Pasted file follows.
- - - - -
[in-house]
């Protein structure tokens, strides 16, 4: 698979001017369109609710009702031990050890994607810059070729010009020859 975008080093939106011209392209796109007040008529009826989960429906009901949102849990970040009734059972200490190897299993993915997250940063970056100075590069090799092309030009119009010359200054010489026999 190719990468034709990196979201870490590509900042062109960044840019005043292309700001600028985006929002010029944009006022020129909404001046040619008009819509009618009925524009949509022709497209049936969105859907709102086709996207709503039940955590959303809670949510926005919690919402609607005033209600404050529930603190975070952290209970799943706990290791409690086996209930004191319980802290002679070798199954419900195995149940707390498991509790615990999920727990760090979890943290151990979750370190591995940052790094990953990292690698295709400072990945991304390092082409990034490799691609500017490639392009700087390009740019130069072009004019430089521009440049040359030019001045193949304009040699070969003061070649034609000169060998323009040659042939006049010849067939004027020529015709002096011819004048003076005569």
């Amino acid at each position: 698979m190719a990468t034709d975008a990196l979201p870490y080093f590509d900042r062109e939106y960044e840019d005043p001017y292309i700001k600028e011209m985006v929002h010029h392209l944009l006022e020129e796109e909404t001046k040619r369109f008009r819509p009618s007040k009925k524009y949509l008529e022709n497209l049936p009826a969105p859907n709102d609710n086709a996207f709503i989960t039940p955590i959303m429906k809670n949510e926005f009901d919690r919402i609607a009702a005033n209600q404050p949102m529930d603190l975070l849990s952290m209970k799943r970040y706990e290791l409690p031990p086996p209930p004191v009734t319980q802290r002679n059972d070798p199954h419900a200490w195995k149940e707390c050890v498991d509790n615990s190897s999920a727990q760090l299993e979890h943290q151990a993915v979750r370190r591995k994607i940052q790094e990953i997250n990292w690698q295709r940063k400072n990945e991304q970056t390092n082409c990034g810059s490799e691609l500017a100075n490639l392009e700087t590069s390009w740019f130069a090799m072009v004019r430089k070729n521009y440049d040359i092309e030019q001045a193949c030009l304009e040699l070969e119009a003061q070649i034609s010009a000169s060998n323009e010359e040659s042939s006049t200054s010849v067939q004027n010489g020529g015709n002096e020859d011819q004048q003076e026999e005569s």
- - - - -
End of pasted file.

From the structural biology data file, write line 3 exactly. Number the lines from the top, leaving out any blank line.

């Amino acid at each position: 698979m190719a990468t034709d975008a990196l979201p870490y080093f590509d900042r062109e939106y960044e840019d005043p001017y292309i700001k600028e011209m985006v929002h010029h392209l944009l006022e020129e796109e909404t001046k040619r369109f008009r819509p009618s007040k009925k524009y949509l008529e022709n497209l049936p009826a969105p859907n709102d609710n086709a996207f709503i989960t039940p955590i959303m429906k809670n949510e926005f009901d919690r919402i609607a009702a005033n209600q404050p949102m529930d603190l975070l849990s952290m209970k799943r970040y706990e290791l409690p031990p086996p209930p004191v009734t319980q802290r002679n059972d070798p199954h419900a200490w195995k149940e707390c050890v498991d509790n615990s190897s999920a727990q760090l299993e979890h943290q151990a993915v979750r370190r591995k994607i940052q790094e990953i997250n990292w690698q295709r940063k400072n990945e991304q970056t390092n082409c990034g810059s490799e691609l500017a100075n490639l392009e700087t590069s390009w740019f130069a090799m072009v004019r430089k070729n521009y440049d040359i092309e030019q001045a193949c030009l304009e040699l070969e119009a003061q070649i034609s010009a000169s060998n323009e010359e040659s042939s006049t200054s010849v067939q004027n010489g020529g015709n002096e020859d011819q004048q003076e026999e005569s």